That night, there is an air battle over them, and a parachutist falls to the ground while the boys are all asleep. Two of the boys, twins who are interchangeable and are therefore known collectively as “SamnEric”, wake up and see the parachute fluttering; they panic, convinced that the beast has come in from the air. Ralph, Jack, and some of the hunters agree to go and look for the beast. On the search, they come across a wild boar and they try to catch it. When it gets away, they make a pretend hunting circle, enclosing on one of the boys, Robert, and pretend that they’re hunting him. They engage in their hunting ritual, which includes a chant:

“Kill the pig! Cut his throat! Kill the pig! Bash him in!”

Creepy kids. Not okay.

The hunters from the 1990 movie. Aka, the best form of birth control available. Do not want these evil children.

Ralph and Jack go up the mountain and see what looks like “a great ape” asleep in one of the trees. They run back to the other boys and report back that they found the beast. While they’re discussing what to do, Jack declares that he’s no longer going to follow Ralph; Ralph is too preoccupied with his precious little fire and he’s a coward, so he’s going to take his hunters and kill the beast. When the other boys don’t elect to remove Ralph’s power, Jack calls his hunters and they run off to the beach. Ralph gets the other boys to help him rebuild the fire, but by the time they’ve finished, most of the boys have defected and joined Jack’s tribe. Ralph notices that Simon is gone as well, to which Piggy replies, “He’s cracked.”

Simon has gone off on his own to look for the beast. He finds a gift for the beast that Jack and the Choir Boys made, which is the head of one of the pigs killed by Jack that they impaled on a stick; it is covered in flies, and Simon thinks of it as “Lord of the Flies.” He has indeed cracked. The Lord of the Flies begins to talk to him and it is the creepiest thing yet:

“You are a silly little boy,” said the Lord of the Flies, “just an ignorant, silly little boy.”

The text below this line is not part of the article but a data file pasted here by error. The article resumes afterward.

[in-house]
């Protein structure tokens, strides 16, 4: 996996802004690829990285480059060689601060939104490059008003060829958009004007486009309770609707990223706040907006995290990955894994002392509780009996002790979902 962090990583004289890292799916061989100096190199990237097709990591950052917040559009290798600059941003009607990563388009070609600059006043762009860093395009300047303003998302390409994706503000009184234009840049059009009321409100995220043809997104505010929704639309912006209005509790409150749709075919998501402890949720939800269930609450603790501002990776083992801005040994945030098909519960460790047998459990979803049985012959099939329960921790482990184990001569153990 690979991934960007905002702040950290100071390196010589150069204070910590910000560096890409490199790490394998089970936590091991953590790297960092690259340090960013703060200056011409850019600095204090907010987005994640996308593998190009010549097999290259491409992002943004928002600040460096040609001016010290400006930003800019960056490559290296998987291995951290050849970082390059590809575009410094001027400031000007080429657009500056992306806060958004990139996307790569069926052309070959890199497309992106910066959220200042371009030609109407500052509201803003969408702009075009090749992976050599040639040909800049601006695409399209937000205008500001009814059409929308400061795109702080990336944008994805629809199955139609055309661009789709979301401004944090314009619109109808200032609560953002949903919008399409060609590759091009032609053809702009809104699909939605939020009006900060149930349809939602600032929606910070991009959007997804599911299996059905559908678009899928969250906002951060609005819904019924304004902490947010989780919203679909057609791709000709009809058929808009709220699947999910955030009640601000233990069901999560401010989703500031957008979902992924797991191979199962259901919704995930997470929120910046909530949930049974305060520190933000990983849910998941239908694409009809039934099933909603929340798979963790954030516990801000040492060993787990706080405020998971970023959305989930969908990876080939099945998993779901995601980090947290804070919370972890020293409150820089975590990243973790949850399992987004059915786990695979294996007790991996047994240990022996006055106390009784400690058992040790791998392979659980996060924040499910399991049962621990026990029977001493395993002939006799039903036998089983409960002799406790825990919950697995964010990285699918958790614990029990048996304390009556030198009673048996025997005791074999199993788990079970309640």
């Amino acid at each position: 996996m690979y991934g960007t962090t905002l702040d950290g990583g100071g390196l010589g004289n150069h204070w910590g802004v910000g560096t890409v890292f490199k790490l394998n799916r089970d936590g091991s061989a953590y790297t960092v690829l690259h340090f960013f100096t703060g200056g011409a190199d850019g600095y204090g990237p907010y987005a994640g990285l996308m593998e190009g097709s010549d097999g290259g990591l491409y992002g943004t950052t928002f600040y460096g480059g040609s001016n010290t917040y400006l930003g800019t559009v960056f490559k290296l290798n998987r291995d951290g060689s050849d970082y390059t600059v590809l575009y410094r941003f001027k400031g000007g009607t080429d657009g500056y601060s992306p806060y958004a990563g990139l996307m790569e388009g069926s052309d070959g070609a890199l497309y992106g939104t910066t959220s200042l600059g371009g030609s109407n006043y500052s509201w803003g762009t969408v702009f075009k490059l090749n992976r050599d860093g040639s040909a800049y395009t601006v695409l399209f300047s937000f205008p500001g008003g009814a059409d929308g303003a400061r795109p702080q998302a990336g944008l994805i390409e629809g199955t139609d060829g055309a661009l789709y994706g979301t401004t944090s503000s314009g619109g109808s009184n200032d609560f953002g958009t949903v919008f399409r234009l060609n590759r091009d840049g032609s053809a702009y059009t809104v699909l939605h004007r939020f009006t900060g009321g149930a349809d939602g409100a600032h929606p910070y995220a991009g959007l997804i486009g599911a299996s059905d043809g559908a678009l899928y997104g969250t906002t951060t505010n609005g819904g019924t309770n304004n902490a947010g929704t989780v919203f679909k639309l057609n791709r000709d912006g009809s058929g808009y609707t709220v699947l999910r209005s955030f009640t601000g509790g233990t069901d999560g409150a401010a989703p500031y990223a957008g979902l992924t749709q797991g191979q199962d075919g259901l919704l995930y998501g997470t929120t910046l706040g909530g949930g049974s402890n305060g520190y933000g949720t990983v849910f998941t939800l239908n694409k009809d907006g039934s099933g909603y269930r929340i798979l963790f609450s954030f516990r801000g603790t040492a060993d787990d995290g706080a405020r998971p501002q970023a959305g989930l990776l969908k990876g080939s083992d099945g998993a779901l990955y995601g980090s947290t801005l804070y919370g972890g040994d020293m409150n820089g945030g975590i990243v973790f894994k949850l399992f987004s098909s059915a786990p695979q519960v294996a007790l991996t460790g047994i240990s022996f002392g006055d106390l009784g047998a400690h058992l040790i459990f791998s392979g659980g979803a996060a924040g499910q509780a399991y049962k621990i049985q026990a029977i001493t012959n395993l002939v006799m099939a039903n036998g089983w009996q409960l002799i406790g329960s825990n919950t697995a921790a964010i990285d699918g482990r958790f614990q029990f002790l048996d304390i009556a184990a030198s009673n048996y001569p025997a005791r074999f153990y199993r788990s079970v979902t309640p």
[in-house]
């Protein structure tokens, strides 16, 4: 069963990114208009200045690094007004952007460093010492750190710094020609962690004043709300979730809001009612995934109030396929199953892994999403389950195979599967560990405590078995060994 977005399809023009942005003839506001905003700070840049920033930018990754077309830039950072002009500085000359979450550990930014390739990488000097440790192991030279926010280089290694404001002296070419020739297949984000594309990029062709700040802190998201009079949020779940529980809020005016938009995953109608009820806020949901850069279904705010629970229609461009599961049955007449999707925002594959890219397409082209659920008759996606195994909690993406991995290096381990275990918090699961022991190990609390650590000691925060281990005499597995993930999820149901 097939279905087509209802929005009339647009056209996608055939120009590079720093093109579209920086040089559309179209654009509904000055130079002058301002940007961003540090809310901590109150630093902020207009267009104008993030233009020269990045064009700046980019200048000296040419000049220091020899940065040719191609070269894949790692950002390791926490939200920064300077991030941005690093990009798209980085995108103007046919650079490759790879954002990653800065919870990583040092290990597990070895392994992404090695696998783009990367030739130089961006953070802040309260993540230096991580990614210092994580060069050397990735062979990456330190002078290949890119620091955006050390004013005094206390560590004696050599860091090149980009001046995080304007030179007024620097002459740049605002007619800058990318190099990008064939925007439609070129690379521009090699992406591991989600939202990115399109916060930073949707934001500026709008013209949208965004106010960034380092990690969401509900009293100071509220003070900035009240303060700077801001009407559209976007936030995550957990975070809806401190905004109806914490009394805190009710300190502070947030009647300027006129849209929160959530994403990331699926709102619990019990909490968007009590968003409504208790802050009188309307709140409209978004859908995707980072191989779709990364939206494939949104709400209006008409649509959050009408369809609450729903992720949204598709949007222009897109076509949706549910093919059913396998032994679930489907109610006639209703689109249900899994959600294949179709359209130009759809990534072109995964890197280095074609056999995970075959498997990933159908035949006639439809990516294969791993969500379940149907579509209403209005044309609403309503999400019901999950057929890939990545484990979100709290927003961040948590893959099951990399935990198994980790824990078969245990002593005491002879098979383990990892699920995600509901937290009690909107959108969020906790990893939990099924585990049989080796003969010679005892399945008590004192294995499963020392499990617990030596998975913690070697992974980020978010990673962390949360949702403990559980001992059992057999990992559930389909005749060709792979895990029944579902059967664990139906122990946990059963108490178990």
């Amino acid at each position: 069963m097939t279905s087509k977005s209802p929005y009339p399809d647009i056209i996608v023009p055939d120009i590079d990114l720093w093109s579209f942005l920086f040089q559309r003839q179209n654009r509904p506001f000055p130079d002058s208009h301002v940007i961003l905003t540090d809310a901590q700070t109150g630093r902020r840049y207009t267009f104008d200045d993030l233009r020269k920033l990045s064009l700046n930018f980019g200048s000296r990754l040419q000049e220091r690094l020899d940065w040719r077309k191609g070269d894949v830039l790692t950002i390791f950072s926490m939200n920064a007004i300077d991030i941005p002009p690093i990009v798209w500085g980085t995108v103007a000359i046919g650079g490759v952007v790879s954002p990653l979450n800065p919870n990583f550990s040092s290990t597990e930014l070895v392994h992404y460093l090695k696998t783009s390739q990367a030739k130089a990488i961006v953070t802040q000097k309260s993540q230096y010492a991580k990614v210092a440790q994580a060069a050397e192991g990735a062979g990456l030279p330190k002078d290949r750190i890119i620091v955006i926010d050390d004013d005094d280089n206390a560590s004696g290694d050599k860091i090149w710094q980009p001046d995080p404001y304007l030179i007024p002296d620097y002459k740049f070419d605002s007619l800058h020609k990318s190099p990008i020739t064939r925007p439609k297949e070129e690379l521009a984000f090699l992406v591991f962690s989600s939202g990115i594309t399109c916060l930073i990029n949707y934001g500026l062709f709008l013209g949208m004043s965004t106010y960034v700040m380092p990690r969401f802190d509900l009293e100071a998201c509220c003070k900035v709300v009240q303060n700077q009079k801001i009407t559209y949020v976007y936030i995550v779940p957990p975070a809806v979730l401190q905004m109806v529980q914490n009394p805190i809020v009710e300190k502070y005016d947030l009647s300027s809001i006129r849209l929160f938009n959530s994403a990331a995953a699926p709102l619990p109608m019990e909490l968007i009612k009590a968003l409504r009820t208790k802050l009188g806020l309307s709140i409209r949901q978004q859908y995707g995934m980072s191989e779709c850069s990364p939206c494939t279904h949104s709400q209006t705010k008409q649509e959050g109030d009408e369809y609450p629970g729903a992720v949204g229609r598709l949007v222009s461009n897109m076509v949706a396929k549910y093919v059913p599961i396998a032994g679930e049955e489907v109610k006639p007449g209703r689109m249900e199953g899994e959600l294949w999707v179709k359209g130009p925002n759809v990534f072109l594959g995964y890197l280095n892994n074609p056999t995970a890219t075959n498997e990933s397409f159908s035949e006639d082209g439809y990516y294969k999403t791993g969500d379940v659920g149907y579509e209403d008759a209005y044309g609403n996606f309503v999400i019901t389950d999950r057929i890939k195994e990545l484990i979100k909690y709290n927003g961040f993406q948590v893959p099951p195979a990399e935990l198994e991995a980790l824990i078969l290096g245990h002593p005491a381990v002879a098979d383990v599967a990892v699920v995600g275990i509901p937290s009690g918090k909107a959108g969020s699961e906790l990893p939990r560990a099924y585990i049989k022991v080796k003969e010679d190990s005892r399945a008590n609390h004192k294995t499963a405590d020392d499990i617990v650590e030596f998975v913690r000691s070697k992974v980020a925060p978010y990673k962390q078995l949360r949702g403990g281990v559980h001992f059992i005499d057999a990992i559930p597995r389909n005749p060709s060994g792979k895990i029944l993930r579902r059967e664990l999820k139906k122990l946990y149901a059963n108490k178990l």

Simon moved his swollen tongue but said nothing.

“Don’t you agree?” said the Lord of the Flies. “Aren’t you just a silly little boy?”

Simon answered him in the same silent voice.

“Well then,” said the Lord of the Flies,” you’d better run off and play with the others. They think you’re batty. You don’t want Ralph to think you’re batty, do you? You like Ralph a lot, don’t you? And Piggy, and Jack?”

Simon’s head was tilted slightly up. His eyes could not break away and the Lord of the Flies hung in space before him.

“What are you doing out here all alone? Aren’t you afraid of me?”

Simon shook.

“There isn’t anyone to help you. Only me. And I’m the Beast.”

Simon’s mouth labored, brought forth audible words.

“Pig’s head on a stick.”

“Fancy thinking the Beast was something you could hunt and kill! You knew, didn’t you?” said the head. For a moment or two the forest and all the other dimly appreciated places echoed with the parody of laughter. “You knew, didn’t you? I’m part of you? Close, close, close! I’m the reason why it’s no go? Why things are what they are?”

And then Simon faints. Thank god. I don’t know how much more of that conversation I could take.

When he wakes up, he sees that the flies have moved to a different spot. He sees that it’s the body of the parachutist that became tangled in the tree and realizes that the dead body is what Ralph and Jack thought was the beast. He rushes back to the other boys to tell them that it’s harmless and that they’re mistaken.

Meanwhile, Ralph and Piggy have gone to find Jack and the others, seeing as how there are no boys left in Ralph’s tribe. They find them on the beach, painted with face paint and looking dirty and wild. And crazy. When it starts to rain, they form a circle and do their weird little hunting game, pretending that the boy Roger is a pig. Ralph and Piggy find themselves unable to resist the game and join in. The boys start chanting:

“Kill the beast! Cut his throat! Spill his blood!”

Simon bursts through the woods, shouting to them about the man in the trees, and the boys, in their bloodlust and mob mentality, mistake him for the beast. They form a new circle around “the beast.” Simon stumbles on the beach, and they attack and kill him with their bare hands and teeth. Then the mob breaks up and the boys all wander away, leaving Simon’s body bleeding and dead in the rain. As it rains, the tide rises and washes Simon’s body off the beach and into the ocean.